At times it is difficult to find the purpose behind our content. For example, I haven’t done algebra in years. In these moments, we can leverage the student’s personal goals to give them a ‘why.’ As a high school teacher, I frequently highlight graduation’s importance in unlocking future success. For middle school students, mastering information can mean the opportunity to choose more elective classes they enjoy rather than engage in intervention courses. At the elementary level, motivation is often more extrinsic, and first, then prompts can give students a reason to complete their tasks. First math, then recess can be pretty appealing!

Let’s take this one step at a time.  

To believe in possibilities, we must offer them manageable amounts of work at a time. Breaking tasks down into chunks or providing step-by-step to-do lists can be highly supportive for all learners. When a student is particularly stressed, it may help write assignments or tasks on index cards and hand them to the student one at a time. This approach will help them focus on the task at hand rather than the entire list.

Just start somewhere, and I’m here if you need help.  

Academic confidence is a huge issue when students fall behind, preventing them from taking the initiative. Persuading students to dive in with the knowledge that support is available can assist them in taking the plunge. Once they get started, they most often find that they can carry out the task and don’t even need to utilize help. Showing students where the entry point is will help them to begin the assignment. It may mean providing a graphic organizer to give structure for written assignments. It can also mean showing a few examples to get the ball rolling. The hope is that they dive in and let go of their fear of taking the plunge!

You are more capable than you think!  

Distance learning has been a stretch for even our most capable learners. We have asked our students to take on challenges that would be difficult for most adults. Independently disciplining themselves to keep up in online classes is something they didn’t choose, but most have risen to the challenge. Reinforce the progress and capabilities you see in students. Acknowledge the difficulties they have surmounted and use this to leverage them into finishing out the year strong. They are indeed brilliant learners who have accomplished much throughout the pandemic!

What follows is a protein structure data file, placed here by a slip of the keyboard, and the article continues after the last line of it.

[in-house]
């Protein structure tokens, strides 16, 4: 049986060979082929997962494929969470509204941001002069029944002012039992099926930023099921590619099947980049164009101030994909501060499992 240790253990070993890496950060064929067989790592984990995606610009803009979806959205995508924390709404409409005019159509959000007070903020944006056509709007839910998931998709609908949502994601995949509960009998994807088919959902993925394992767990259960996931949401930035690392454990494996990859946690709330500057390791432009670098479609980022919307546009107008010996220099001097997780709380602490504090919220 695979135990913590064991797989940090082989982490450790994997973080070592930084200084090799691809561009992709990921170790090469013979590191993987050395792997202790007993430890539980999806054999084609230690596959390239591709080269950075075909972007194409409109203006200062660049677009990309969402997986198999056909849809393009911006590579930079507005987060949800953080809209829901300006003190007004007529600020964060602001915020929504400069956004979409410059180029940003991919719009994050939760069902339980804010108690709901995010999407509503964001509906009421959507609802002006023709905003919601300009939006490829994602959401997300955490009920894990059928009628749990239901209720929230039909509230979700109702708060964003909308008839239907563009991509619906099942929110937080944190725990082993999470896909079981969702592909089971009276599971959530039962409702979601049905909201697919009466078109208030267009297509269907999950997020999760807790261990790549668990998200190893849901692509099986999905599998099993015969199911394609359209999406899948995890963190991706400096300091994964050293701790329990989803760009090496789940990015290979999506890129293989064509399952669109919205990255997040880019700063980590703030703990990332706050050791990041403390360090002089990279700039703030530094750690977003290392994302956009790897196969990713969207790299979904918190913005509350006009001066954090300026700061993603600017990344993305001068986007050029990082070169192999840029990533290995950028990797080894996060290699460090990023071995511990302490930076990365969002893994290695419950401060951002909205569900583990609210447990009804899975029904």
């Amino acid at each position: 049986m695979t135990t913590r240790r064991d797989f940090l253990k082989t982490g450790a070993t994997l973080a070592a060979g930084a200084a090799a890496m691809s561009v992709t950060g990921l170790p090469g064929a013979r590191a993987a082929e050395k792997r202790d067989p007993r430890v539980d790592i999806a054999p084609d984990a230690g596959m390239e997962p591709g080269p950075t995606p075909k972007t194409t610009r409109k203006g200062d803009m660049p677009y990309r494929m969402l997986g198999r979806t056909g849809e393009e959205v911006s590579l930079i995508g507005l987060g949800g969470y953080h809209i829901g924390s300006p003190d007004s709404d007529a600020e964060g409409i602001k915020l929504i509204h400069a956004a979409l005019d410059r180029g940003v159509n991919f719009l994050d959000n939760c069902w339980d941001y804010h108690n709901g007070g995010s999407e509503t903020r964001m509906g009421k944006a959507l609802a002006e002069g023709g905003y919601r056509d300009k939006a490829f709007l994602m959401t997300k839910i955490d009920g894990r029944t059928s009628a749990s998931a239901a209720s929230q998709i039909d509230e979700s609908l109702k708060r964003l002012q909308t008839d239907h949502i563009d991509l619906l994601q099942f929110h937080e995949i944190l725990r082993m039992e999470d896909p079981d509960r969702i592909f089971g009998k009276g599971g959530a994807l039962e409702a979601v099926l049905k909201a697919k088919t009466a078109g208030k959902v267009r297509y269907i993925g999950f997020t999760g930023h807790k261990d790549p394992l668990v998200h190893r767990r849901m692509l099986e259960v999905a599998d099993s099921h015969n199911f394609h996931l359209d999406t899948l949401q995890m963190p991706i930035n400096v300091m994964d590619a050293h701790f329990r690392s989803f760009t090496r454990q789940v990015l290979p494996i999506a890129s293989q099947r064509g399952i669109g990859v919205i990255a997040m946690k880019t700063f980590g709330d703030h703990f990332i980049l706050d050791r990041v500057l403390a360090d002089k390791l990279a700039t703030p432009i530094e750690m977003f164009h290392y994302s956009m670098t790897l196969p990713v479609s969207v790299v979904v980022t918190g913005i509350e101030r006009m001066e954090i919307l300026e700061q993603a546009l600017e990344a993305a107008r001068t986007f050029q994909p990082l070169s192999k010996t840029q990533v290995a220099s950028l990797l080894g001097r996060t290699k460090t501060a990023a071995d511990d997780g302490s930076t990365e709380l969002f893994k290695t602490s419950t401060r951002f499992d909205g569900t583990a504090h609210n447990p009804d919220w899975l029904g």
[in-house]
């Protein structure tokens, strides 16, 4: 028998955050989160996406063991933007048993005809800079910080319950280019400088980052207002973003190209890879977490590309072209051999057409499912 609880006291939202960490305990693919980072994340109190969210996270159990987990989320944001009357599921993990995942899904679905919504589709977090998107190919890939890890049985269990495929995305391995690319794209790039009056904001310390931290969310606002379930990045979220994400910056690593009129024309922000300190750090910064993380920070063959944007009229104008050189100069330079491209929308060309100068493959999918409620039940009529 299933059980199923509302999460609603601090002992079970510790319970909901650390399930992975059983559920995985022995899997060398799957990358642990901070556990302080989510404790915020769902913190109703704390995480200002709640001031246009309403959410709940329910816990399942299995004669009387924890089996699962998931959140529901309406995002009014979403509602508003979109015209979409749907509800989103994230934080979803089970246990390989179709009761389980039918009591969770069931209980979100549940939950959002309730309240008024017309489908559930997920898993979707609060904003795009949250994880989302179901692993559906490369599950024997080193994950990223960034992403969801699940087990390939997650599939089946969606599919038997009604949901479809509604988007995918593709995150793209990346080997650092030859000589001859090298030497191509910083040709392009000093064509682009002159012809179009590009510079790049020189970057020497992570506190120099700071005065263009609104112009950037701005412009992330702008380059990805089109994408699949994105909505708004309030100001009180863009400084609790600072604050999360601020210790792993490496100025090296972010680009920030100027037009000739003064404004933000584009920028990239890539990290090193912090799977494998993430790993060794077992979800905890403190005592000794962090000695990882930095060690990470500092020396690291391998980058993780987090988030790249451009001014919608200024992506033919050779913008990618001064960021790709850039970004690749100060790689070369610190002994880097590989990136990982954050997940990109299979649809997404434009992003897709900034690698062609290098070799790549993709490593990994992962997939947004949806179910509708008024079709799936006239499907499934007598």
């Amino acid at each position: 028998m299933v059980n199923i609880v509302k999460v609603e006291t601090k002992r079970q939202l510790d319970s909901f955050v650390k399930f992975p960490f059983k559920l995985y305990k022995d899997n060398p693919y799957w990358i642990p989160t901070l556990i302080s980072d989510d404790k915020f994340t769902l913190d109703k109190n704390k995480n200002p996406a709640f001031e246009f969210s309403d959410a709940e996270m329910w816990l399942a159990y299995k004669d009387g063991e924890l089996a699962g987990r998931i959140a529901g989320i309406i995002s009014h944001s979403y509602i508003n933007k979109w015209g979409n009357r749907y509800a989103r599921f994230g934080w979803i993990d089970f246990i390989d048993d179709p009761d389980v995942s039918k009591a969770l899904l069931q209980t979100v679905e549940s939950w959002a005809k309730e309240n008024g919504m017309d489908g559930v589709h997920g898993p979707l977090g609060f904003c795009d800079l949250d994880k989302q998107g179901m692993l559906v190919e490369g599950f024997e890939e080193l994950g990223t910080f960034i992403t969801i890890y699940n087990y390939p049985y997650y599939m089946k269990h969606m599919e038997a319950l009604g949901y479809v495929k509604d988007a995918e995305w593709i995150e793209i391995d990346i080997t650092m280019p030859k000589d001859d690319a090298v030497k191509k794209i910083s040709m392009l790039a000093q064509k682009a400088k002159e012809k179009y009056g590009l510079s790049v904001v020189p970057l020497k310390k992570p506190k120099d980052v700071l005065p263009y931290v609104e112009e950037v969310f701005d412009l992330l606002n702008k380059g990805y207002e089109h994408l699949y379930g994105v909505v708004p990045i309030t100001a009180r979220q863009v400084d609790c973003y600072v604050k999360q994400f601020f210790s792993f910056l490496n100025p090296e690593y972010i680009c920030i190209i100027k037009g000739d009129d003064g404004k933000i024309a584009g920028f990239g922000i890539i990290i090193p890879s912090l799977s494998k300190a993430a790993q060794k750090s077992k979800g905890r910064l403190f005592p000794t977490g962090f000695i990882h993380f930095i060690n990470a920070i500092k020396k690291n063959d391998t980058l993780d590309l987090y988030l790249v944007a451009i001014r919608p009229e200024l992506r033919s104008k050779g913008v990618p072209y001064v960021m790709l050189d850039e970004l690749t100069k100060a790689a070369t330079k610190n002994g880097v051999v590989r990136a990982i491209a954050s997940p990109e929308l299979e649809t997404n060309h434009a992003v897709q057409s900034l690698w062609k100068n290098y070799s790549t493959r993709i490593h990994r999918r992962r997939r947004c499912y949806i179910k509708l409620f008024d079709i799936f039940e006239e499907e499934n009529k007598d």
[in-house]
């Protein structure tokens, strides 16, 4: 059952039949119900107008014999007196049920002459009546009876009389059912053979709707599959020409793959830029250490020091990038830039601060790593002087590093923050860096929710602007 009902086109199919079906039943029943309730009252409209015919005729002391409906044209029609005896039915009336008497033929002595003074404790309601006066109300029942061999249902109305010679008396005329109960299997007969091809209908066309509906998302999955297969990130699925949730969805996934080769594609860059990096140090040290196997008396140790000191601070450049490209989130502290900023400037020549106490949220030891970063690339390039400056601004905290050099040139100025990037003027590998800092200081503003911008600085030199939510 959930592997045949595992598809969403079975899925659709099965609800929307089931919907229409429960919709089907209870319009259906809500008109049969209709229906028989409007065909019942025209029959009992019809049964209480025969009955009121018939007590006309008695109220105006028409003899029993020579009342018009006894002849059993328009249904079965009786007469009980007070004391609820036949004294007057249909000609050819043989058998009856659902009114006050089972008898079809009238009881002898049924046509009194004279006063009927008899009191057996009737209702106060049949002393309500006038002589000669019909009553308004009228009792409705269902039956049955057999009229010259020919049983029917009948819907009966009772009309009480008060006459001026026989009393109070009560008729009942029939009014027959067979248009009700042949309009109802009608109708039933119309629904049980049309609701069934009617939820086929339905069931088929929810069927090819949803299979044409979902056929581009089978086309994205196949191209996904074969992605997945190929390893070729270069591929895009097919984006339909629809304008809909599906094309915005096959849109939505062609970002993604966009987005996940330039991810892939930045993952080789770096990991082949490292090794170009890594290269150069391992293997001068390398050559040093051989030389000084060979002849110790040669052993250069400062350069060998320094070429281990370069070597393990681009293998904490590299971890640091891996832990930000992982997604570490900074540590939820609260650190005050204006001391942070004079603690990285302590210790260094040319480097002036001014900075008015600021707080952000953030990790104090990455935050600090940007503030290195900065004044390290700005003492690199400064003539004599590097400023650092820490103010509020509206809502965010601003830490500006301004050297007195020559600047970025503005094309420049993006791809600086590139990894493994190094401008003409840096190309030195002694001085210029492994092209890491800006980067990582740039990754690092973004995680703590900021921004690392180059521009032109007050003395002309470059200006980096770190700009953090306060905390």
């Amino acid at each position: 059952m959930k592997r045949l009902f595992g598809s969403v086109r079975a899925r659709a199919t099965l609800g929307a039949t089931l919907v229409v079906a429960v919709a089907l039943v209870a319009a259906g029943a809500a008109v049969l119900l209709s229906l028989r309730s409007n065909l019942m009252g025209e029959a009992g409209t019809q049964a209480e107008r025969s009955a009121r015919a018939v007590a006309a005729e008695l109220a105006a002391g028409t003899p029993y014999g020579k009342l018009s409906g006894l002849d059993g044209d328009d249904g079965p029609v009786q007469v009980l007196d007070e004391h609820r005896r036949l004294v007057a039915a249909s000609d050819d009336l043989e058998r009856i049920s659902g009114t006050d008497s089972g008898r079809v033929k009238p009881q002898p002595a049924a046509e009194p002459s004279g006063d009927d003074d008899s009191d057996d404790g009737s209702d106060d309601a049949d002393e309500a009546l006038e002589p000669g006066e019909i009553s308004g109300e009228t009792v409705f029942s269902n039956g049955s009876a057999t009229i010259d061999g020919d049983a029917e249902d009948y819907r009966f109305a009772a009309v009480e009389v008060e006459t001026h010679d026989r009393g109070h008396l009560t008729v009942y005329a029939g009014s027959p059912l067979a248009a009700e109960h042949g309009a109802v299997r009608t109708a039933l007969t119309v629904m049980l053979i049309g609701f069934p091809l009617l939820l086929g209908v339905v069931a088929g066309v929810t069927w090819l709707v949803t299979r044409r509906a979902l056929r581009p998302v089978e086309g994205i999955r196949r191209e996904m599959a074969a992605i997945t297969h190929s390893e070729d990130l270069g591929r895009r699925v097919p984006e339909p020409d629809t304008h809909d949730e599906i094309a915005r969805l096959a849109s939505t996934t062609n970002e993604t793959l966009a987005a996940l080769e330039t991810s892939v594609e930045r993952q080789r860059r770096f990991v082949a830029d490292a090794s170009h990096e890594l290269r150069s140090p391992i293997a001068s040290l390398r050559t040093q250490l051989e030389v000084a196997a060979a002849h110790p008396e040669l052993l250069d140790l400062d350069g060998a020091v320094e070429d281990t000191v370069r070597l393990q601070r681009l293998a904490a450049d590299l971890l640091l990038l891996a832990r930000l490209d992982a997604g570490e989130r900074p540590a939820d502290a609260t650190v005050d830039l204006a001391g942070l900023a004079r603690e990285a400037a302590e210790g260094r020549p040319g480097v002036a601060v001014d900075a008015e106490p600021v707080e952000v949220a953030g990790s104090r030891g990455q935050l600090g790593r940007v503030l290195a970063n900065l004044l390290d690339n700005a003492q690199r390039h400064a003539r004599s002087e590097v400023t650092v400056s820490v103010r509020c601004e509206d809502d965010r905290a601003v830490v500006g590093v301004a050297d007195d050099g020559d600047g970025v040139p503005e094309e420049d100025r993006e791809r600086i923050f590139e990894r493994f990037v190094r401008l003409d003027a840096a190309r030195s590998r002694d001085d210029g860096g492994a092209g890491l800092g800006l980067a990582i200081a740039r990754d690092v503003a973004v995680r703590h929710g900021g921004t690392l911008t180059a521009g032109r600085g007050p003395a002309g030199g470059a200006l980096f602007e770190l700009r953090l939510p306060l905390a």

Teachers who convey that they genuinely care about their students will naturally offer encouragement and support. When we show up as a caring and supportive presence for them, they respond by engaging at a higher level. Finding the words to help them overcome the intimidating nature of some academic tasks and building their confidence in their capabilities can result in life-changing improvements for students.

Rachel Jorgensen

Rachel Jorgensen

Rachel Jorgensen, M.Ed., is an educator with experience in instructional coaching and teacher leadership with a particular interest in developing equitable practice, culturally responsible teaching, and a focus on college and career readiness. Currently serving as a coordinator of work-based learning in a large Minnesota suburban district, which offers her the chance to connect with students on a deep level. She is also an assistant professor in the Bethel University graduate program for preparing special education teachers. Leveraging student strengths and individualizing instruction to meet student needs are at the heart of her education philosophy. She is grateful to invest her career in helping students find theirs.